Google Pixel 8 Pro temperature sensor — what we know so far

 Google Pixel 8 Pro in black.
Google Pixel 8 Pro in black.

While some were skeptical about the utility of such a sensor, it has now been all but confirmed. Earlier this month, Google accidentally published a 360-degree simulator of its new Pixel 8 phones. It was quickly taken down, but a screenshot captured by Mishaal Rahman for posterity clearly shows the temperature sensor labeled by Google.

Back in May, a video leaked showing Google’s big surprise new feature for the Pixel Pro 8: a temperature sensor.

While the video was, in the literal sense, fake (the images on screen were clearly simulated and didn’t track with the phone movements very well) it seemed highly likely that it was a quickly thrown together explainer video of how the feature would work once complete.

So what exactly could the temperature sensor be for? Here’s what we know so far.

Google Pixel 8 Pro temperature sensor — what is it?

According to the prolific Google leaker Kamila Wojciechowska, the sensor in question is a Melexis MLX90632.

If that’s correct — and there’s no real reason to suspect it isn’t, given Wojciechowska’s pedigree — then it’s important to reel in expectations as to what the sensor could do: It’s not a thermal camera, or anything to do with photography. It’s for measuring temperature and nothing more.

Or as Wojciechowska puts it: “Google simply decided to include a fairly expensive gimmick in its device, and not for the first time.”

Google Pixel 8 Pro temperature sensor — what it could do

So what can we expect the temperature sensor to do? Well, to measure temperatures.

If you’re curious as to how much heat your laptop is putting out, or whether your coffee is cool enough to drink, the Pixel 8 Pro’s temperature sensor could be a useful addition to your toolkit.

But if the instructional video leaked back in May is still current, it seems that Google’s main aim is for the temperature sensor to be used for medical purposes: to check whether you or anyone else has a fever. The video showed users how to take their own temperature, by holding the phone “as close as possible” to the forehead, moving it slowly across to the temple over a period of four seconds.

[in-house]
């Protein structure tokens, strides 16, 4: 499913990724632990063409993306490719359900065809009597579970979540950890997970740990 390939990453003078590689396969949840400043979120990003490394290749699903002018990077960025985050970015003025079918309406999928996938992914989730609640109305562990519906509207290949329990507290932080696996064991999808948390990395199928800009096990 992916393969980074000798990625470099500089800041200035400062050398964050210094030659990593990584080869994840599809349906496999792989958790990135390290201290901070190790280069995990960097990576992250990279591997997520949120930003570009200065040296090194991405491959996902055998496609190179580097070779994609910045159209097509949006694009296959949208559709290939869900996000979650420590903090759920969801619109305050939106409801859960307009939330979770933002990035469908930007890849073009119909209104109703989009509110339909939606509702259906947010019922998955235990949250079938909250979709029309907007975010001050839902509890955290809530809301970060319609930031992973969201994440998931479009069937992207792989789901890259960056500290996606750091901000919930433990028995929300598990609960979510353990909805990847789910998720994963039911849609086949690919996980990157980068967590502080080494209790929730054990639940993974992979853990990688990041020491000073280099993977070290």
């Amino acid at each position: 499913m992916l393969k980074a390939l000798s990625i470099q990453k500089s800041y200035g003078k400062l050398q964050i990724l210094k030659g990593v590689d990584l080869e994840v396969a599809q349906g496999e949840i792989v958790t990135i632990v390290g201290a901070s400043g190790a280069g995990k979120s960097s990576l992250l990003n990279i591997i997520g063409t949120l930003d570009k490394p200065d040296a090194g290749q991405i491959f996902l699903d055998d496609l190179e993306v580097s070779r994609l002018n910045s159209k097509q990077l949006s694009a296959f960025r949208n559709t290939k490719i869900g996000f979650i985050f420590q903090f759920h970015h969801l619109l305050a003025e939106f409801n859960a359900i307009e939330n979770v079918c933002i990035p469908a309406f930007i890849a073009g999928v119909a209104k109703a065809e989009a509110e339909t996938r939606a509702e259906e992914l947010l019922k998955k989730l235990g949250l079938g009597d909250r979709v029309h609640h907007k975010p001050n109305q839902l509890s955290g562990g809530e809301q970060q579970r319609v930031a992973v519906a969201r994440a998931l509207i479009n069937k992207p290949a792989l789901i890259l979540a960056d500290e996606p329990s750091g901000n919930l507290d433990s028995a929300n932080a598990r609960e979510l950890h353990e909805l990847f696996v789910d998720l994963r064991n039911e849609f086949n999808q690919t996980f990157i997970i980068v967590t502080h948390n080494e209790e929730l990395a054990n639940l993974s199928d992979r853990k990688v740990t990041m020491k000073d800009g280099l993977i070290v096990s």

This feels like a throwback to the Covid era, when contactless thermometers were sometimes used by shop staff as a way of quickly checking whether customers were likely to be displaying a high temperature. If this is indeed a reaction to those dark days, then it could be an indicator of just how far in advance manufacturers plot upcoming smartphones’ features.

Google Pixel 8 Pro temperature sensor — outlook

If these are the use cases Google has in mind, then it does feel a little like a gimmick. Checking whether you have a fever is handy, but unless the process has been refined since the video emerged, it looks a bit unwieldy, and a wireless solution is likely to be less accurate than a dedicated thermometer in any case.

This could be a feature that appears for one generation and then vanishes without a trace — which will sound familiar to anybody who remembers the Pixel 4’s Soli integration — gone by the time the Pixel 5 arrived.

On the other hand, there may be some incredibly clever integration that we simply haven’t thought of yet. We’ll find out on October 4 when Google unveils its new phones alongside the Pixel Watch 2. You can read about everything we’re expecting here, but we’ll have all the coverage and analysis you’ll need on Tom’s Guide on the day itself too.